Hot tuna:  Northern and Southern bluefins

Published May 5, 1996 in the “Ocean Watch” column, Honolulu Star-Advertiser ©1997 Susan Scott

Ted Farm, a longtime reader from Ewa Beach, wrote recently, asking a question about tuna. It’s a hard one. Ted wants to know why Atlantic bluefin tunas grow five to six times larger than Pacific bluefin tunas.

To answer this question, I first had to learn about bluefins in general. These famous giant tunas come in two species, but not Atlantic and Pacific, as I first thought. Rather, there are Northern bluefins and Southern bluefins, separated by Earth’s north and south hemispheres.

The scientific name for the bluefins of the south is Thunnus maccoyii. These fish spawn in one large area off the west coast of Australia. From there they swim throughout the Indian, South Pacific and South Atlantic oceans.

The record weight for a Southern bluefin is 348 pounds. It was caught in New Zealand waters in 1981.

OK, now we head north. The bluefins up here, both in the Atlantic and Pacific, are all the same species: Thunnus thynnus. (Scientific names are important here because common names vary throughout regions.) These tunas of the north have three spawning grounds: The Atlantic fish spawn in the Caribbean or the Mediterranean, the Pacific fish near Japan.

The biggest Northern bluefin on record weighed a whopping 1,496 pounds. It was caught in 1979 off Nova Scotia.

This makes the biggest Northern species about four times larger than the biggest Southern. But how do Northern bluefins of the Pacific compare to those of the Atlantic? They’re smaller, but not much smaller.

According to researcher William Bayliff of the Inter-American Tropical Tuna Commission in La Jolla, Calif., Pacific bluefin tunas have been caught off both Japan and Southern California in the range of 1,000 pounds, give or take 50 or so pounds.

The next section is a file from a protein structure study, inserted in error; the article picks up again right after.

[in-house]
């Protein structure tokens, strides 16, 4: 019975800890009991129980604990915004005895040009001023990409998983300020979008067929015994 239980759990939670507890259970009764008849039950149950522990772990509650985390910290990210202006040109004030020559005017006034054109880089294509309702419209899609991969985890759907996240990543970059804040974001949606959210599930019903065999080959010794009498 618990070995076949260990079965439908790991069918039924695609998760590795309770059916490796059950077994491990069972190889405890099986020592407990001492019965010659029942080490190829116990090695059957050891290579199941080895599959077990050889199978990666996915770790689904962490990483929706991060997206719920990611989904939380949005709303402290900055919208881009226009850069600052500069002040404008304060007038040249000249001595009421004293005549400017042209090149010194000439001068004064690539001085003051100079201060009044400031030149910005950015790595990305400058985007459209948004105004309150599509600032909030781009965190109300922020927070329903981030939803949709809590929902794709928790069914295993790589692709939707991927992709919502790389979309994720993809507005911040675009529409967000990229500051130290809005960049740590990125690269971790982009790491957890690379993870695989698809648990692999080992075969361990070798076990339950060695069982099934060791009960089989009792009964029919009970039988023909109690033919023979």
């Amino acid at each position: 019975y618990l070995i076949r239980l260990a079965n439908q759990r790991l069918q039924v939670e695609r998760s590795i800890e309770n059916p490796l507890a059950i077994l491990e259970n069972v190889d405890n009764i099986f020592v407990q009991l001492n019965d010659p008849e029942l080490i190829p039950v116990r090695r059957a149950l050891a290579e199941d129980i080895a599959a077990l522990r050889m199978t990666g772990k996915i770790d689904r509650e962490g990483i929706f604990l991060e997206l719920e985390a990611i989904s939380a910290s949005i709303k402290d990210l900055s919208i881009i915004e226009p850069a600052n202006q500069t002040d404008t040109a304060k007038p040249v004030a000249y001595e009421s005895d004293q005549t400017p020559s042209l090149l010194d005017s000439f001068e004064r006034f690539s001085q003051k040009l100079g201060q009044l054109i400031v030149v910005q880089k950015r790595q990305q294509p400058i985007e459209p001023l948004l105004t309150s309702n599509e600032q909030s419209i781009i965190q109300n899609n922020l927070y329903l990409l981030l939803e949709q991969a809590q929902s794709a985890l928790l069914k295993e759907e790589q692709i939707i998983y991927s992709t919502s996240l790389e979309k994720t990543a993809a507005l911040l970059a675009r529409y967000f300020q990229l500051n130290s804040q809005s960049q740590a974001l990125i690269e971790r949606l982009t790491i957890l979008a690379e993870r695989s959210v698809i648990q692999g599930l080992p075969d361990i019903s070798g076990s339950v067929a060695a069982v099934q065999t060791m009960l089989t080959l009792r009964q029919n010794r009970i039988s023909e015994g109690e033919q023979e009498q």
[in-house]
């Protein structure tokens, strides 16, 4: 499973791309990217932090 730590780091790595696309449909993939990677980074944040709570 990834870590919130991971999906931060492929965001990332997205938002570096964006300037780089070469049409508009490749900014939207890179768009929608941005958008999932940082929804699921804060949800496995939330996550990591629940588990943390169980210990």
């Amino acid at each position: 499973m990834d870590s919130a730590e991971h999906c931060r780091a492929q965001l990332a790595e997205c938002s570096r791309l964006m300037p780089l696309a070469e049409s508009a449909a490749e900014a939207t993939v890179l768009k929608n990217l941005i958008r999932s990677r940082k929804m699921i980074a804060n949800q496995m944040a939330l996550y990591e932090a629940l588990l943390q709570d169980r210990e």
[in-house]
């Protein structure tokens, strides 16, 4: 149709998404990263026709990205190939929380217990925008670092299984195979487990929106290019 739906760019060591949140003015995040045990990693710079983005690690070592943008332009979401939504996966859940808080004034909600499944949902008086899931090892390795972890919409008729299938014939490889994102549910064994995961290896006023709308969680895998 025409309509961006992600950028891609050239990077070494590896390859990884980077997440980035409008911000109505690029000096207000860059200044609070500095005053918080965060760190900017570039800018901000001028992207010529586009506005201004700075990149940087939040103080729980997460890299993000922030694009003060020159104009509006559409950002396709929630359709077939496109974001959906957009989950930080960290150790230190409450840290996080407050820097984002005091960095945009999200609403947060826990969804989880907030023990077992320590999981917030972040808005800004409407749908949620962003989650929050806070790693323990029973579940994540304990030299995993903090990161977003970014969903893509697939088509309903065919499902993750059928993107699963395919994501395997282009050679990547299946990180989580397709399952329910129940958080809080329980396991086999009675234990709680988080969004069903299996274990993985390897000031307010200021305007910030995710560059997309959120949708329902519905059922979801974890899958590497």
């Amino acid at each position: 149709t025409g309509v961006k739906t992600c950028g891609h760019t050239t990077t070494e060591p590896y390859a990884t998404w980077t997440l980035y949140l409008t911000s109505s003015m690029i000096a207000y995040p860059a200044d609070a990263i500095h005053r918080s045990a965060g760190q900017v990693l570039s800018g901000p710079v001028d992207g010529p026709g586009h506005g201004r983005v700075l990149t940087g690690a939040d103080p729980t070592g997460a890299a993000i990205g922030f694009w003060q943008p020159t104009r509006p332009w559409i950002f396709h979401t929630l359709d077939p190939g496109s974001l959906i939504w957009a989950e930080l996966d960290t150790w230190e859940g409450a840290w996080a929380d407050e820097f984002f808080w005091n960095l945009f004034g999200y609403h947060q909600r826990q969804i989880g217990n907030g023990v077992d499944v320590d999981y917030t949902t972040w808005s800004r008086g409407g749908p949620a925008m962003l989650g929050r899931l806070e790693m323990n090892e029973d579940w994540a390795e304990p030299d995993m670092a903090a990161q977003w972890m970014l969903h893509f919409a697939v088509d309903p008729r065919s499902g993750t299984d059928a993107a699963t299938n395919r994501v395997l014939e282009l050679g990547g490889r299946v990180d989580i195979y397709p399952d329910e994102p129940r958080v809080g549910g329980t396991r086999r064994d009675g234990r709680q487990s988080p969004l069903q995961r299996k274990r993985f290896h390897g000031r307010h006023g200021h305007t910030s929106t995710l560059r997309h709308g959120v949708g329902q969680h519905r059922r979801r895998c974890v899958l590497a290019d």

That, of course, isn’t the average catch size. One Hawaii fish book says most Pacific specimens are in the 250-pound range. Last week, however, the United Fishing Agency (which runs the Honolulu fish auction) sold a 517-pound Pacific bluefin caught by a long-liner. “It was one of the larger bluefins we see here,” a spokesman said.

Most Atlantic bluefins don’t approach their 1,500-pound record either. Catches usually weigh in the several-hundred-pound range.

Still, these numbers show that Ted Farm is right: The Pacific bluefins don’t appear to grow as big as the Atlantic stock, though they’re the same species. Why?

“It’s not uncommon for members of the same species to be different sizes in different regions,” said Bayliff. “King salmon are enormous in British Colombia and smaller in Alaska.

“Another example that comes to mind are people. Pygmies are smaller than Europeans, yet we’re certainly all the same species.”

This genetic variation among races occurs during the process of evolution because somehow the change is to the group’s advantage.

So, how does being somewhat smaller than the rest of the species benefit Pacific bluefins? No one knows.

During my search for an answer, I learned a lot of other interesting facts about bluefin tunas.

Only about 20 years ago, Atlantic bluefins, also called horse mackerels, were worth about a nickel a pound and fed to cats. During fishing tournaments, these giant fish were hauled up the scales as trophies, then thrown out either at sea or in the town dump.

That’s quite a contrast to the late ’80s when other tuna stocks got low. Now, raw bluefin meat can sell for up to $50 a pound, making a 1,000-pound fish worth $50,000.

The results of this bonanza were inevitable. Today, most researchers agree that the stocks of Southern and Northern Atlantic bluefins are seriously depleted. However, according to Bayliff, the Northern Pacific stock appears to be holding its own.

I wonder how long it will last.